You can change and delete and re-upload any number of times until you hit the final SUBMIT button.  You can print a hard copy of the entire application, all fields completed if you are like me and prefer to edit on paper rather than on screen.  And even the final submit requires multiple, multiple steps, so you really can't accidentally submit.    

  • Like 1
Link to comment
Share on other sites

3 hours ago, fourisenough said:

Did you organize the course descriptions by subject area or grade level/year? I’d love to hear others’ responses to this question, too.

And when you upload the course description document, did it retain all its formatting?

Like the others, it was organized by subject & then by year inside each subject. Mine was broadly in the order of my transcript (although my transcript was not organized by subject) and, unlike daijobu, the most recent stuff was last in each subject area. 

I uploaded a pdf like the others so formatting was fine. Watch your margins, though. Back when I did it, the PDFs would upload with an added border. I ended up making my pdf border really tiny so that their added border wouldn't shrink my document too much. I don't know of it still does that. You can see whast it does before submitting. It is fairly obvious.

  • Like 1
Link to comment
Share on other sites

1 hour ago, RootAnn said:

I uploaded a pdf like the others so formatting was fine. Watch your margins, though. Back when I did it, the PDFs would upload with an added border. I ended up making my pdf border really tiny so that their added border wouldn't shrink my document too much. I don't know of it still does that. You can see whast it does before submitting. It is fairly obvious.

Yes!   I found this too!  It was annoying.  I hope they fix it.  

  • Like 1
Link to comment
Share on other sites

12 hours ago, JazzyMom said:

So did you all submit course descriptions even if they weren’t requested? I believe only 1 of the schools dd is applying to requests course descriptions.

Because most of the schools used Common App, they got the same documents. 

I also sent the package my mail or email to schools that were not on Common App (except for UCSD and University of Washington, which used a self reported academic record and didn't want a transcript).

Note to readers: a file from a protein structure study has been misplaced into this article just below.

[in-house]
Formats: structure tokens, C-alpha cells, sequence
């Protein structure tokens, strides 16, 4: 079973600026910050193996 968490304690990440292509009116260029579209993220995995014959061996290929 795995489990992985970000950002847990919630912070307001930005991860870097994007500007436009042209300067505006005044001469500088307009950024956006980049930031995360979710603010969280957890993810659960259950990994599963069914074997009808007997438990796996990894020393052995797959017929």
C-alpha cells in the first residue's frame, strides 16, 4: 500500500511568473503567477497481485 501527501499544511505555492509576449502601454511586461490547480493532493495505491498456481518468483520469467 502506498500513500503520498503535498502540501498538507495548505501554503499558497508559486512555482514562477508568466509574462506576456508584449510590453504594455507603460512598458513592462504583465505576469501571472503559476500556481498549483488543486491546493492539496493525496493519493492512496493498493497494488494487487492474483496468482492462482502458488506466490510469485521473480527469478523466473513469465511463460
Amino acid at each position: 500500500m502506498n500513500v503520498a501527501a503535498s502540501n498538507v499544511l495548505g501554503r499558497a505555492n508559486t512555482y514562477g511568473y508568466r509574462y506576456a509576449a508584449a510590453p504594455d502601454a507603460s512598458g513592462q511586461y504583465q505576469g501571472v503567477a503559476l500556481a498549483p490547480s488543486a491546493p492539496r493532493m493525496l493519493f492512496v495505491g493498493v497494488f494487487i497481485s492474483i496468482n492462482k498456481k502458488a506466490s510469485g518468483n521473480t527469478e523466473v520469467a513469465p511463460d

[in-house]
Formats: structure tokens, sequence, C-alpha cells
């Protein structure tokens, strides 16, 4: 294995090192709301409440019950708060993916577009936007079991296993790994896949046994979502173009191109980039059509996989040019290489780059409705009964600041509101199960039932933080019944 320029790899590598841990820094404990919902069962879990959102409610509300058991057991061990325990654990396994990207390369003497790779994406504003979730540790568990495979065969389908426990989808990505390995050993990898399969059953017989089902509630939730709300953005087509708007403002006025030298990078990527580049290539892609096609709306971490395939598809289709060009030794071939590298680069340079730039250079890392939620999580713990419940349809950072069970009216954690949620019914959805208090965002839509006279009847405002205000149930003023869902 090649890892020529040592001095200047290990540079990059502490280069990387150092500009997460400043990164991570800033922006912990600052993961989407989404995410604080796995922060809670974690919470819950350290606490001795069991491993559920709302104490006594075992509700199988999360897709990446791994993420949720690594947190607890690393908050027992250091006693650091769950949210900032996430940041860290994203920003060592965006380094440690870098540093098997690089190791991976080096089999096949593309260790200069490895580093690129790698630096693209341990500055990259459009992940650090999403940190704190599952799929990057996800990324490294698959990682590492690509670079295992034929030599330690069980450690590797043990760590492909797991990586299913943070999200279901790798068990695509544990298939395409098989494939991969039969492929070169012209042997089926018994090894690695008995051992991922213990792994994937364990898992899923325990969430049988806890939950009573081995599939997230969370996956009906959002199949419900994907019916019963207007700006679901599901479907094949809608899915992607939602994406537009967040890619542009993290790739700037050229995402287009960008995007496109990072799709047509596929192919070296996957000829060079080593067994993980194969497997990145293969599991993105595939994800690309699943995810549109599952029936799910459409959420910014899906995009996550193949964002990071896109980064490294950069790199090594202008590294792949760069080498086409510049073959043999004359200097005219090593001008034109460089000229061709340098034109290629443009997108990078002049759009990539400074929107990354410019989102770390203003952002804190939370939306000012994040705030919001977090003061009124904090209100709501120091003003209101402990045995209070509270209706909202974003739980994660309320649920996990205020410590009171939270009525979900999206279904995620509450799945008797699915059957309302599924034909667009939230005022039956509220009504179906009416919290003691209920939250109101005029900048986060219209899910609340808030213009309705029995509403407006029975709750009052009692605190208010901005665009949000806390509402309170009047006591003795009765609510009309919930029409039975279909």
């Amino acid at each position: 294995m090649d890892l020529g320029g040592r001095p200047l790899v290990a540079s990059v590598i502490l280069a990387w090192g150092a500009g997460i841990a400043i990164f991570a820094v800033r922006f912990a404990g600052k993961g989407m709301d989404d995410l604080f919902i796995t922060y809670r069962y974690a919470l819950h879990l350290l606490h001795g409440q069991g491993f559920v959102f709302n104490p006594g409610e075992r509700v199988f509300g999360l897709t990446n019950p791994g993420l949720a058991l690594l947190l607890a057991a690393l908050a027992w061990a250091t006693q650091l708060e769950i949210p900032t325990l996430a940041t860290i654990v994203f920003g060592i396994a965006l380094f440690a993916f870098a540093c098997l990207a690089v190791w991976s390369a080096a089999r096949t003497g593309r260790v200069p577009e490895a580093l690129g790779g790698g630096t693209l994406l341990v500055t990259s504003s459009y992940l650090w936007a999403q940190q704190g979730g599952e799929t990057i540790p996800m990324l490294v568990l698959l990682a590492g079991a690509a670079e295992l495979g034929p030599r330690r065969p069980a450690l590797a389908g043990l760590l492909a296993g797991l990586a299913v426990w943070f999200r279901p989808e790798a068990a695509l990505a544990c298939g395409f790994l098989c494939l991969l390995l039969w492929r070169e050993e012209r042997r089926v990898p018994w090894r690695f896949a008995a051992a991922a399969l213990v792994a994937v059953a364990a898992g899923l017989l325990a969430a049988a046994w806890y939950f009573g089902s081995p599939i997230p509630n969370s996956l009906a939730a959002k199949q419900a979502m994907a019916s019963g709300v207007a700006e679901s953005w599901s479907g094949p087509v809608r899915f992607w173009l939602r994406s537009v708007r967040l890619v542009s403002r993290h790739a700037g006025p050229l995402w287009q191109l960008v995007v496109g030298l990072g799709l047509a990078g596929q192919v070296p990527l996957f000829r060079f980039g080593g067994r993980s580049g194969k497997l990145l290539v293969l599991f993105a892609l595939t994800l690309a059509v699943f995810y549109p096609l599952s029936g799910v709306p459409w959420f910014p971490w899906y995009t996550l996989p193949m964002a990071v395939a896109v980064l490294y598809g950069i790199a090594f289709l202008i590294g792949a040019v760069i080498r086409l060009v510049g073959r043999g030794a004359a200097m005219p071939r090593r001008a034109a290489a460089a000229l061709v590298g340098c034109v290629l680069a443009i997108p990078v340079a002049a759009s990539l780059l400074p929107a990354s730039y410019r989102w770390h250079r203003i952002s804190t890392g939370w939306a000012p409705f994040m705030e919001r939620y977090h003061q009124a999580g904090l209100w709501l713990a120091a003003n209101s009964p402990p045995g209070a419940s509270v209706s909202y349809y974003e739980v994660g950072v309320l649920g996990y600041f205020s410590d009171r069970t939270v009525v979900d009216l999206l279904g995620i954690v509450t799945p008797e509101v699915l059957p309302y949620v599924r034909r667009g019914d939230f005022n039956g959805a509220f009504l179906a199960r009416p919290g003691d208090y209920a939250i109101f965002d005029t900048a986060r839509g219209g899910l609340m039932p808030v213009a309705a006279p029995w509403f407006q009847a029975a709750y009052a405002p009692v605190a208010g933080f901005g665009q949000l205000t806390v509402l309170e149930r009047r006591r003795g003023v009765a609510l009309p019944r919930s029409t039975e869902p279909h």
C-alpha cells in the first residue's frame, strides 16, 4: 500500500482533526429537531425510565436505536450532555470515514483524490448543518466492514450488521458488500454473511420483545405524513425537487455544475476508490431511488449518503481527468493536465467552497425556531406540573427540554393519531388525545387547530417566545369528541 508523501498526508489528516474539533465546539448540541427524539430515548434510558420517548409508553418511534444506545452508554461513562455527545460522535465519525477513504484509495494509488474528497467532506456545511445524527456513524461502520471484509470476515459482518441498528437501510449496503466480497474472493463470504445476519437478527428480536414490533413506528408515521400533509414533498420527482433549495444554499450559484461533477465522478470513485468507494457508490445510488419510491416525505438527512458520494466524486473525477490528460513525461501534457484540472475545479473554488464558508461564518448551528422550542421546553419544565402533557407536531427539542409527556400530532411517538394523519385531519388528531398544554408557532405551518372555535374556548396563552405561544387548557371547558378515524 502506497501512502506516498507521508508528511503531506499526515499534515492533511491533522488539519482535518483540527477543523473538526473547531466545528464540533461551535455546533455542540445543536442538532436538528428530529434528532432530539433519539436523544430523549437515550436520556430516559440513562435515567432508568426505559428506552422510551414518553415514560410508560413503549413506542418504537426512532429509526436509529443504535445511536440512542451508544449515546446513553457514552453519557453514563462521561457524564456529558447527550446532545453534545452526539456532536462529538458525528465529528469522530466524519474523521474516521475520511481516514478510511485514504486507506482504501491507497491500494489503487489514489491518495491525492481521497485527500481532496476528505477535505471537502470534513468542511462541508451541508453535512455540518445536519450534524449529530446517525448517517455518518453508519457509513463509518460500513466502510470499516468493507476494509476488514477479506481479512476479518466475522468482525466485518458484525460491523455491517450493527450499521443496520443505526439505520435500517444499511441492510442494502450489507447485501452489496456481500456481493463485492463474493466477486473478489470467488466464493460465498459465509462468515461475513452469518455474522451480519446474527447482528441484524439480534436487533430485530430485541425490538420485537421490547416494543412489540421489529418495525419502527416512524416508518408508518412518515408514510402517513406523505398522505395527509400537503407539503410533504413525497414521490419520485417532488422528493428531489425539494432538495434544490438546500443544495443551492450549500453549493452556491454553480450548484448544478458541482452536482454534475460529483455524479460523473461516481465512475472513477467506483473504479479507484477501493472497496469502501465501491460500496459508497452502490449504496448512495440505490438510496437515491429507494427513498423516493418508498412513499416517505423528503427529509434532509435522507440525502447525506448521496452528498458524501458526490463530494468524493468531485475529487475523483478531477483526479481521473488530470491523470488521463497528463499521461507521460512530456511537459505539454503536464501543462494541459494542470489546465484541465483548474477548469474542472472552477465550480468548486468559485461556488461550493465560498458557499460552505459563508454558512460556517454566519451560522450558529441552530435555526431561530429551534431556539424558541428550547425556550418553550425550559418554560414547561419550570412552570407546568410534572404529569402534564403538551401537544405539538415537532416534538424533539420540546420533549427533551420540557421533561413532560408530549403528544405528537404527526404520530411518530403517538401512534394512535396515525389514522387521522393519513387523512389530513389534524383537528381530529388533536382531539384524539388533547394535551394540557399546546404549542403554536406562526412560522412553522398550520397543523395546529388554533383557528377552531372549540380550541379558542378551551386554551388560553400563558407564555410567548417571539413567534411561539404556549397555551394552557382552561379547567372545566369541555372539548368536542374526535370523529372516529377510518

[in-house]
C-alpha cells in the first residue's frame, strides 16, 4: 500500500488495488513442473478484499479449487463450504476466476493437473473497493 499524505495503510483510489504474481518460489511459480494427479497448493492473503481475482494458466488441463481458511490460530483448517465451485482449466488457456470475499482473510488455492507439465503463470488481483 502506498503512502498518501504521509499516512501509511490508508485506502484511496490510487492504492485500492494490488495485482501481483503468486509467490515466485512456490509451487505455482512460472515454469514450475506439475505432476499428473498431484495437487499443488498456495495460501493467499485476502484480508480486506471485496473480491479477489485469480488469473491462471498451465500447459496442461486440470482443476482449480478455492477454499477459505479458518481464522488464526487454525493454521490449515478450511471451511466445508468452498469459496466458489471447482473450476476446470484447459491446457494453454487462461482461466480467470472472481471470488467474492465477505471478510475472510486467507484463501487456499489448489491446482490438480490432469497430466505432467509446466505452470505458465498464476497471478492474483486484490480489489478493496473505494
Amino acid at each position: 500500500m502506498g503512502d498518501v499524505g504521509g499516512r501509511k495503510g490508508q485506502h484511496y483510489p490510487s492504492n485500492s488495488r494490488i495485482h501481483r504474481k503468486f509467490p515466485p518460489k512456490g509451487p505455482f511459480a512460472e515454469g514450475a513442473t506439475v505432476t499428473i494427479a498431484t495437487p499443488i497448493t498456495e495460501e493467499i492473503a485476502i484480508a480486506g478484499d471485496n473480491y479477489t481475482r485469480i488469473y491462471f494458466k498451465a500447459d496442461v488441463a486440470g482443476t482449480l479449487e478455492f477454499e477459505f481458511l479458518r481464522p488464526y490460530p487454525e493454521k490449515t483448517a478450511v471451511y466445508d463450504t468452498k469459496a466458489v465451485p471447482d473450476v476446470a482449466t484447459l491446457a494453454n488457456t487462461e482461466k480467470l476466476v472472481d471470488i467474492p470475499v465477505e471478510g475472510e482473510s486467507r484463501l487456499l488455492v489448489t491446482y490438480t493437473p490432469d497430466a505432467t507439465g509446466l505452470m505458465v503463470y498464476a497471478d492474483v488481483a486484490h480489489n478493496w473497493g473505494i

I don't see the majority of schools specifying they want course descriptions. What I tend to see is a request for an explanation of how and where the course was done, books used, how it was assessed, etc. The question is phrased differently, but the course descriptions tend to answer the questions. 

There is also a supplementary section on the counselor side of the Common App that asks about homeschool coursework. I tend to respond to most of it by referring the reader back to the course descriptions or school profile. Just "See Course Descriptions." Or "See School Profile."

  • Like 3
Link to comment
Share on other sites

13 hours ago, 8filltheheart said:

I match my course descriptions to my transcript. Exact same order.

This is what I did too. 

And all our schools were on the Common App so they all got the same thing. The course descriptions were uploaded as a second transcript, if I remember correctly.

 

Link to comment
Share on other sites

Just adding two things to this - the schools that post that they require them *definitely* are reading them. Of the other schools... some are, some aren't. 

In the era of test optional and test blind, the rigor of the curriculum has taken on a new weight for a lot of college admissions. With that in mind, schools that weren't reading them a decade ago that are now test optional are more likely to at least look at them.

  • Like 6
  • Thanks 1
Link to comment
Share on other sites

At least two colleges gave us hints that they read them, when they interviewed him. I suspect others might not.

As to whether everyone gets the course description— in the Common App, I seem to recall (it’s been a couple of years) there is one place to upload your transcript. I figured I had to create a transcript that met the most requirements imposed by each college he applied to, so that it would meet all of their requirements; this means the course descriptions were part of the transcript. I did make it easier on the colleges that were not interested, by making the first page the “Cover” for the transcript (school name, graduation date, student name, date of birth, school address & phone, abbreviation legend, etc), and page two was a single-page summary transcript that listed the courses, credits, grades, and a page number where they could find a course description of each course. That way if someone just wanted to see the reading list for English, or whether we covered Evolution in biology or what the heck the “History of Science” was, they could find it quickly.

My thought process was to make it clean, complete, and easy to find what they might be looking for. Then everyone got the same thing (thank you Common App) and it was up to them to sort out what they wanted.

 

  • Like 3
Link to comment
Share on other sites

Join the conversation

You can post now and register later. If you have an account, sign in now to post with your account.

Guest
Reply to this topic...

×   Pasted as rich text.   Paste as plain text instead

  Only 75 emoji are allowed.

×   Your link has been automatically embedded.   Display as a link instead

×   Your previous content has been restored.   Clear editor

×   You cannot paste images directly. Upload or insert images from URL.

 Share

×
×
  • Create New...